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Monkey Around coverJadie Jang’s Monkey Around is a snappy, rambunctious urban fantasy that embodies the best of what the genre has to offer. Maya, a monkey shapeshifter of unknown origin, juggles work as a community organizer and a shapeshifting occult fixer-cum-barista amidst the chaos and promise of the Occupy movement. Some shadowy being has been murdering supernats (nonhuman persons in the occult community, as opposed to witches and the like), and Maya has assumed the responsibility of tracking them down and stopping them—by force, if necessary.

And what force! It’s lucky for the Bay Area that Maya is more interested in community-building than anything else, because she can take down most challengers with one hand tied behind her back. Clever, playful, and alarmingly powerful even for a “supernat”—if you’re not at least a little scared of Maya, you’re a mundane or an idiot. Or you’re a terrifying shadow entity that saps people’s souls straight out of them, rendering them unable to fight back. Unfortunately, that’s exactly what’s terrorizing San Francisco.

Jang’s fight scenes are a delight: dynamic, lovingly detailed, and painstakingly blocked so that they’re easy for the reader to follow. Maya has a wide array of strange powers: she can turn her hair into any object she thinks up (including weapons and clothing), ride on clouds, turn herself invisible, and respond to threats with superstrength and speed. While she can shapeshift into just about anything, including other people, her default form is a monkey, granting her advantageous reach and heft. Her monkey instincts make her a formidable and intuitive fighter, while her human intelligence allows her to utilize her powers in creative and often funny ways. In fact, it’s hard for any opponent to stand up to her; she’s only put in peril when she’s outnumbered or threatened by the soul-sucking shadow that prowls through the narrative.

However, Maya’s physical near-invincibility doesn’t simplify her story as much as one might expect. She’s got a history of youthful bad decisions, including working for a crime syndicate, and a present of tough choices and struggles with her own identity. As an orphan who’s bounced through a long list of foster homes, largely estranged from the family that eventually adopted her, Maya has no family beyond the found kind, and no links to her lineage. Her best guess is that she’s of mixed Chinese heritage, but previous attempts to connect with the culture have gone poorly: in college, a professor tells her off for purchasing the wrong translated edition of the great sixteenth-century Chinese novel Journey to the West, and to this day the book sits unread on her shelf.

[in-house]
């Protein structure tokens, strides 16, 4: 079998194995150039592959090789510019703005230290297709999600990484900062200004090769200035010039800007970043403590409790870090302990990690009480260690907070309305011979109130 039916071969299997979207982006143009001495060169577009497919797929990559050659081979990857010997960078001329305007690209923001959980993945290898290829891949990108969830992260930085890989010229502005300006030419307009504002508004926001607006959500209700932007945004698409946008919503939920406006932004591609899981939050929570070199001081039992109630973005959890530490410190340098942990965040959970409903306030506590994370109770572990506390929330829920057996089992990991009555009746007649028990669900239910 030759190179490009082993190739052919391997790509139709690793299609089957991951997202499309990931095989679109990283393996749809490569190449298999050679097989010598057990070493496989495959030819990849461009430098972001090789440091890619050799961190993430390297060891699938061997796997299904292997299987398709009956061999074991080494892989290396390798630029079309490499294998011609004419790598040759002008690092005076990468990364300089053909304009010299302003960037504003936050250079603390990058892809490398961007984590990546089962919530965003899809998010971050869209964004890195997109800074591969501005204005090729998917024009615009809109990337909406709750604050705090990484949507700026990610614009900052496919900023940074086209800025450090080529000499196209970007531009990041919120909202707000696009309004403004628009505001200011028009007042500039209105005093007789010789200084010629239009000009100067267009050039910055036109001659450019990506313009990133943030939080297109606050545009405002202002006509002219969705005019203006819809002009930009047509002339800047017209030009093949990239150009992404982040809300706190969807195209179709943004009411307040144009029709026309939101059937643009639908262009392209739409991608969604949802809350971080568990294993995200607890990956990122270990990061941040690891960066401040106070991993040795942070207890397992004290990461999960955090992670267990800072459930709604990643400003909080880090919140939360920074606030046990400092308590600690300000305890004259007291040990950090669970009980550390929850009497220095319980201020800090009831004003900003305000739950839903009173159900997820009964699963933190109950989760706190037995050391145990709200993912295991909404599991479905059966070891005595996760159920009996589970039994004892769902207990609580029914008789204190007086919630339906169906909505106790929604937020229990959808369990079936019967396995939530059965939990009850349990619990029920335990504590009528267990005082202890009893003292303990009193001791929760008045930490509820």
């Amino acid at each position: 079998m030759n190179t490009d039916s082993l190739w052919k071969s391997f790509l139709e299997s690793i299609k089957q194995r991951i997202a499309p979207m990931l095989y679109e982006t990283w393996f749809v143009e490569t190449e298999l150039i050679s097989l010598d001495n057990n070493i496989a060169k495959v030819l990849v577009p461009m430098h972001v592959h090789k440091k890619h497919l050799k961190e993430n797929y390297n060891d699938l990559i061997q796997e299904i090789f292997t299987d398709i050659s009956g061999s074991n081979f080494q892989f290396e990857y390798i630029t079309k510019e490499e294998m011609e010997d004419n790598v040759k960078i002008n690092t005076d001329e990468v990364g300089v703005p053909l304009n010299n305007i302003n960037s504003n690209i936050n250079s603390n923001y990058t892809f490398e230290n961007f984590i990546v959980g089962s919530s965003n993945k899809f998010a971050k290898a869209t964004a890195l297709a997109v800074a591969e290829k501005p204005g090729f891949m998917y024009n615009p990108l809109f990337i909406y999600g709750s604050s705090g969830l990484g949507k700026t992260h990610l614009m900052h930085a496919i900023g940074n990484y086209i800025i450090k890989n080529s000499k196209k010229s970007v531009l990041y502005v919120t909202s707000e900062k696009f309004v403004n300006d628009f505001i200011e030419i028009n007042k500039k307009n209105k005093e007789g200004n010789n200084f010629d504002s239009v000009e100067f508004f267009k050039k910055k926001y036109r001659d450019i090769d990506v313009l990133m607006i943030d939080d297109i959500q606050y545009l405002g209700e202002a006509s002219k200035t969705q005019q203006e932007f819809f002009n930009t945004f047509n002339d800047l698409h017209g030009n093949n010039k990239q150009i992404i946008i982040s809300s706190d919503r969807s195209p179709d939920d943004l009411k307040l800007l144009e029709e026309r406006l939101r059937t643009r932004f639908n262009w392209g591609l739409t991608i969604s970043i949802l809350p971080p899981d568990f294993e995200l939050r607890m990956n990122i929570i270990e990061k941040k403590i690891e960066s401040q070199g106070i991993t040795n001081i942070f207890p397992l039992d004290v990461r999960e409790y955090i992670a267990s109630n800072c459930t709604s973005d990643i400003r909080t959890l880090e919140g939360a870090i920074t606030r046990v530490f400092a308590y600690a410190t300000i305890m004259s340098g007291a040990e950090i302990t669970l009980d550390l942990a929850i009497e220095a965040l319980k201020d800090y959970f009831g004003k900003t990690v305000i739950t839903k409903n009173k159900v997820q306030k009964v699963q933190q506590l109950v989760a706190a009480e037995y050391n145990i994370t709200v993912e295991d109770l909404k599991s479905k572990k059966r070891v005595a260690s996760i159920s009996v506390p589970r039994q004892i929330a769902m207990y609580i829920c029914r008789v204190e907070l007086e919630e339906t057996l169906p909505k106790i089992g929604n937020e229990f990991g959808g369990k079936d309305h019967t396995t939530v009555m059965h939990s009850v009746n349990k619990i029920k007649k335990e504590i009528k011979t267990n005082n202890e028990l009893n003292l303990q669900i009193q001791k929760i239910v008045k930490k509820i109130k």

What I heard was that I wasn’t really Chinese and didn’t really belong in his class, and was too stupid to understand the reading material anyway. Thinking back, there’s no doubt in my mind that whatever he said exactly wasn’t about me at all, but about whatever had put him in such a vicious mood.

But at the time, it had devastated me. I’d come out to Berkeley hoping to connect with an Asian community in some way—to find my roots—but I felt like such a fraud that I went through all of freshman year nearly failing my Chinese language classes, and not daring to sign up for a Chinese studies class—or to talk to an Asian-looking person. But I’d won enough courage by sophomore year to sign up for the prof’s class … a courage that was the thinnest crust of ice, shattered at a touch.

This produces a dash of dramatic irony for the informed reader: Maya is hungry for knowledge of other shapeshifters, having never met any that share her set of powers. If she only sat down with Journey to the West, a narrative which features as its protagonist a shapeshifter known as the Monkey King, she’d find her origins. However, it’s such a popular and often remixed story that the idea that Maya has somehow made it to the age of twenty-five without otherwise encountering any other iteration of Journey to the West pushes my suspension of disbelief to its limit; whose friends didn’t force them to sit through at least one episode of Dragonball in college? (Can you even call them your friends if they didn’t?)

In the absence of biological family, Maya leans hard into her found family: her friends and colleagues at Inscrutable magazine and the Kearny Street Workshop (APA arts initiatives fictional and real, respectively), and the supernat community centered on the sanctuary/café Sanc-Ahh in Oakland. Jang depicts the diverse communities of the Bay Area (both mundane and supernatural) with care and affection, featuring an exciting array of beliefs, lifeways, and myths. However, Maya always operates at a distance: no matter how much she loves her mundane friends, they can never know what she truly is, and in turn her strange array of powers and intimidating strength cause other supernats to hold her at arm’s length.